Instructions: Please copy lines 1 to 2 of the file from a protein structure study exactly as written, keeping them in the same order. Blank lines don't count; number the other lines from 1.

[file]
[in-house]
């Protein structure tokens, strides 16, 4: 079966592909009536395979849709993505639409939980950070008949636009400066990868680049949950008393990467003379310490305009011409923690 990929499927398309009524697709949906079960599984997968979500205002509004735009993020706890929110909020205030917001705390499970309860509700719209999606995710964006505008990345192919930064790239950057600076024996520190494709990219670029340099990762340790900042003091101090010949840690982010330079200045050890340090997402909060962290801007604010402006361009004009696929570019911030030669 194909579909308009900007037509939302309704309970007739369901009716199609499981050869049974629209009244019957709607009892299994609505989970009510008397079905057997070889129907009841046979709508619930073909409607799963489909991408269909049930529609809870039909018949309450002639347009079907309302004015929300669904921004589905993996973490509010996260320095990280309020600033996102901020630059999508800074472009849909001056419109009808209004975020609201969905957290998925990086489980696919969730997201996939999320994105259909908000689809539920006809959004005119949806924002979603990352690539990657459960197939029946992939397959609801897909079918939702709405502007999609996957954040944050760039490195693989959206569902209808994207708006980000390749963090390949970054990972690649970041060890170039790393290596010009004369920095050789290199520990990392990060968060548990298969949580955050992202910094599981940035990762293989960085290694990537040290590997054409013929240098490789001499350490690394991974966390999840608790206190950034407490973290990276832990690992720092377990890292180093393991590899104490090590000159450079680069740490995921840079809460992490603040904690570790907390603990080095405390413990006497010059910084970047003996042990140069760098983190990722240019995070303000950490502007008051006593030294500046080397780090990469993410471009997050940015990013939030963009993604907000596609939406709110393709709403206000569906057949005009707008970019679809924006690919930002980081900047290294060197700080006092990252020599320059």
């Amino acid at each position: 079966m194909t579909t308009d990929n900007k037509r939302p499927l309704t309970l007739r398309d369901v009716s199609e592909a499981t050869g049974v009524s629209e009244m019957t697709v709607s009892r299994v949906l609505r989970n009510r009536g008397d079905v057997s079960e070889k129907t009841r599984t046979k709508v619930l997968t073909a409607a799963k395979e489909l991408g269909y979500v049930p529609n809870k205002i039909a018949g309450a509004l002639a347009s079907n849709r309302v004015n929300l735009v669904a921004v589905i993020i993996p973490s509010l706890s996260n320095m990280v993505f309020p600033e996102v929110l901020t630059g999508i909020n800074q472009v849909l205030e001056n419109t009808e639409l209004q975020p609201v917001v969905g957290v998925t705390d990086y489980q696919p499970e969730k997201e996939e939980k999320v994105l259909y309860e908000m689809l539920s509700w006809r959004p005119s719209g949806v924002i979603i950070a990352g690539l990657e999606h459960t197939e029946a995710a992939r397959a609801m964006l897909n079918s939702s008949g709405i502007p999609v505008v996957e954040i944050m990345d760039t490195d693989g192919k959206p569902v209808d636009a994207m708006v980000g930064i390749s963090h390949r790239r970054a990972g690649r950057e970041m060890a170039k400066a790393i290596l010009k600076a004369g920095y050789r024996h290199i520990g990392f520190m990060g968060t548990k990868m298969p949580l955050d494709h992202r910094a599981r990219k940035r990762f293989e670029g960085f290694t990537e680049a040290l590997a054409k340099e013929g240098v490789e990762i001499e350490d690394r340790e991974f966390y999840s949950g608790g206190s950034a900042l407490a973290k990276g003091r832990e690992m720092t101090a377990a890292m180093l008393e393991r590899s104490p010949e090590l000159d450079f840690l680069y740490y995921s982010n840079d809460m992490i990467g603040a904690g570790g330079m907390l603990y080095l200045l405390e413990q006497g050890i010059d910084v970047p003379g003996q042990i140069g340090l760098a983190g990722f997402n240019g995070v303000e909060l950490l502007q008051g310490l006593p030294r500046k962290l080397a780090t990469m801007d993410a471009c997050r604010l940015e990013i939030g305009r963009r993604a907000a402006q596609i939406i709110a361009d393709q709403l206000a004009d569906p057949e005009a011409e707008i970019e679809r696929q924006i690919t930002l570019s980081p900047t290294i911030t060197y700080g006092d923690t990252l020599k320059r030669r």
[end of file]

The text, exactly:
[in-house]
């Protein structure tokens, strides 16, 4: 079966592909009536395979849709993505639409939980950070008949636009400066990868680049949950008393990467003379310490305009011409923690 990929499927398309009524697709949906079960599984997968979500205002509004735009993020706890929110909020205030917001705390499970309860509700719209999606995710964006505008990345192919930064790239950057600076024996520190494709990219670029340099990762340790900042003091101090010949840690982010330079200045050890340090997402909060962290801007604010402006361009004009696929570019911030030669 194909579909308009900007037509939302309704309970007739369901009716199609499981050869049974629209009244019957709607009892299994609505989970009510008397079905057997070889129907009841046979709508619930073909409607799963489909991408269909049930529609809870039909018949309450002639347009079907309302004015929300669904921004589905993996973490509010996260320095990280309020600033996102901020630059999508800074472009849909001056419109009808209004975020609201969905957290998925990086489980696919969730997201996939999320994105259909908000689809539920006809959004005119949806924002979603990352690539990657459960197939029946992939397959609801897909079918939702709405502007999609996957954040944050760039490195693989959206569902209808994207708006980000390749963090390949970054990972690649970041060890170039790393290596010009004369920095050789290199520990990392990060968060548990298969949580955050992202910094599981940035990762293989960085290694990537040290590997054409013929240098490789001499350490690394991974966390999840608790206190950034407490973290990276832990690992720092377990890292180093393991590899104490090590000159450079680069740490995921840079809460992490603040904690570790907390603990080095405390413990006497010059910084970047003996042990140069760098983190990722240019995070303000950490502007008051006593030294500046080397780090990469993410471009997050940015990013939030963009993604907000596609939406709110393709709403206000569906057949005009707008970019679809924006690919930002980081900047290294060197700080006092990252020599320059």